Our planet is losing its biodiversity. Here are five ways IFAD and rural people are protecting it

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Our planet is losing its biodiversity. Here are five ways IFAD and rural people are protecting it

©IFAD/Francesco Cabras

Biodiversity refers to the dizzying variety of life on earth. This diversity underpins all the essential benefits we get from nature: from clean air to nutritious food; from our ability to regulate the climate, to the strategies we use to build resilience against the worst effects of climate change.

But over the last 150 years, the earth has been losing its biodiversity. A million species of plants and animals are now at risk of extinction, and countless ecosystems are near collapse. This poses an enormous risk to our food systems, our economies, our well-being, and the health of our planet.

That’s why we’re systematically integrating biodiversity into IFAD operations with the help of our new Biodiversity Strategy. Here are five ways we’re helping small-scale farmers practice agroecology and conserve the planet’s precious biodiversity.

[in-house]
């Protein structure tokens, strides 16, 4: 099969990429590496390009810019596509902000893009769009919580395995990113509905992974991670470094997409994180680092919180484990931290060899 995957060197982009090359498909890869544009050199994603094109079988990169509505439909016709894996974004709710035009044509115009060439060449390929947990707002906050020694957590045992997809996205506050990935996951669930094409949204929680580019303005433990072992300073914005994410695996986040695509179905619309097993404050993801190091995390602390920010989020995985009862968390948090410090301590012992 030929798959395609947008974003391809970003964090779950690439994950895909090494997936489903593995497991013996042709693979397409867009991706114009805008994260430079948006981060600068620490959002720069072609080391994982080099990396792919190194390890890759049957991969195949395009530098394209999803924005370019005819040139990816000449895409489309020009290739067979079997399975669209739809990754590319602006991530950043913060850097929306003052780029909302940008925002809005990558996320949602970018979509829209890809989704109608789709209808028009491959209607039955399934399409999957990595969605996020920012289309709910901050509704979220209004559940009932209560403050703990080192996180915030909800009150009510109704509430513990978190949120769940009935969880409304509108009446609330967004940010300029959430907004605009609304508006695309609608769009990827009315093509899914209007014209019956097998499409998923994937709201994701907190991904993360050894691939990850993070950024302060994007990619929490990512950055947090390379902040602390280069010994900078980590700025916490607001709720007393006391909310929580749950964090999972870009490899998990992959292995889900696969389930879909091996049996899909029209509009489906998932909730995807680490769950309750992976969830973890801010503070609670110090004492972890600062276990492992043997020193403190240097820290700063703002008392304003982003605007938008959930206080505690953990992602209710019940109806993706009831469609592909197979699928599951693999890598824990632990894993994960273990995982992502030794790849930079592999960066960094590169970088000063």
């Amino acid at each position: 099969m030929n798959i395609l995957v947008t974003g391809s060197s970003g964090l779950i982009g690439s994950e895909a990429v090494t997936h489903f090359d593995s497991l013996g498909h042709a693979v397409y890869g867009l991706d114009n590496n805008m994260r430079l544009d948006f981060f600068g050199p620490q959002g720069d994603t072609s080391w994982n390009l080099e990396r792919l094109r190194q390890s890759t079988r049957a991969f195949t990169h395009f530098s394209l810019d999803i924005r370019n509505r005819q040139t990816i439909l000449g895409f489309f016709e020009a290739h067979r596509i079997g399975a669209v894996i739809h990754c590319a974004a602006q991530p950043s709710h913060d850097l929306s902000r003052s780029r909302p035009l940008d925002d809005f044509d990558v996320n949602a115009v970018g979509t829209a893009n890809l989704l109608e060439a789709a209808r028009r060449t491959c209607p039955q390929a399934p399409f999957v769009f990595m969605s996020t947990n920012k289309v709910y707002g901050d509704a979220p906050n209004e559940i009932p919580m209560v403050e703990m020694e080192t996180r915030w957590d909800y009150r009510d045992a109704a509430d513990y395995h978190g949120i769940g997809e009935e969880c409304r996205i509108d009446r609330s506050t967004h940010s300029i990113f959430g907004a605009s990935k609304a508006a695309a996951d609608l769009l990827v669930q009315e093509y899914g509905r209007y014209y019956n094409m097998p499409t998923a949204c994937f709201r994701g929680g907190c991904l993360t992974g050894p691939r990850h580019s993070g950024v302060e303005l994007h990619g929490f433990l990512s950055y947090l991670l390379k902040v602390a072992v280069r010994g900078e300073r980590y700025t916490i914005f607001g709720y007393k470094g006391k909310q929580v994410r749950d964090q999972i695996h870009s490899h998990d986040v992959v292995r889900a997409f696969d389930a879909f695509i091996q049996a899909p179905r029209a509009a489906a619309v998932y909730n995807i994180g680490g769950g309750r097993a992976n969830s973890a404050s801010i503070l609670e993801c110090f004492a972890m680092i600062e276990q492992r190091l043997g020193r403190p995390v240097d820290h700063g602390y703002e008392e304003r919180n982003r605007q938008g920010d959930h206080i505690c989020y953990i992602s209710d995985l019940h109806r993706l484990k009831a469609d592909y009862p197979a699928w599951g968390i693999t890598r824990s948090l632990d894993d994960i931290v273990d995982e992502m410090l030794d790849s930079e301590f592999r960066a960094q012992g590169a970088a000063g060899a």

1. Promoting agroecology for biodiverse-friendly food

While agriculture is a major cause of biodiversity loss, it also holds solutions. Small-scale farms are already more biodiverse than larger ones. By using a set of practices called agroecology, these farmers produce more while using less. They enrich their natural resources and enhance biodiversity. It leads to richer soil, better quality food, and a more diverse diet.

In India, the APDMP initiative helped farmers better manage their water resources and improve the soil and local plant life by using more diverse, less water-intensive crop systems. Over three-quarters of project households began eating more varied diets, while vegetable cultivation during dry seasons increased their incomes.

Traditional ways of planting trees in shallow pits that channel water where it’s needed, and the addition of organic matter to condition the soil, are helping hold back desertification in Burkina Faso.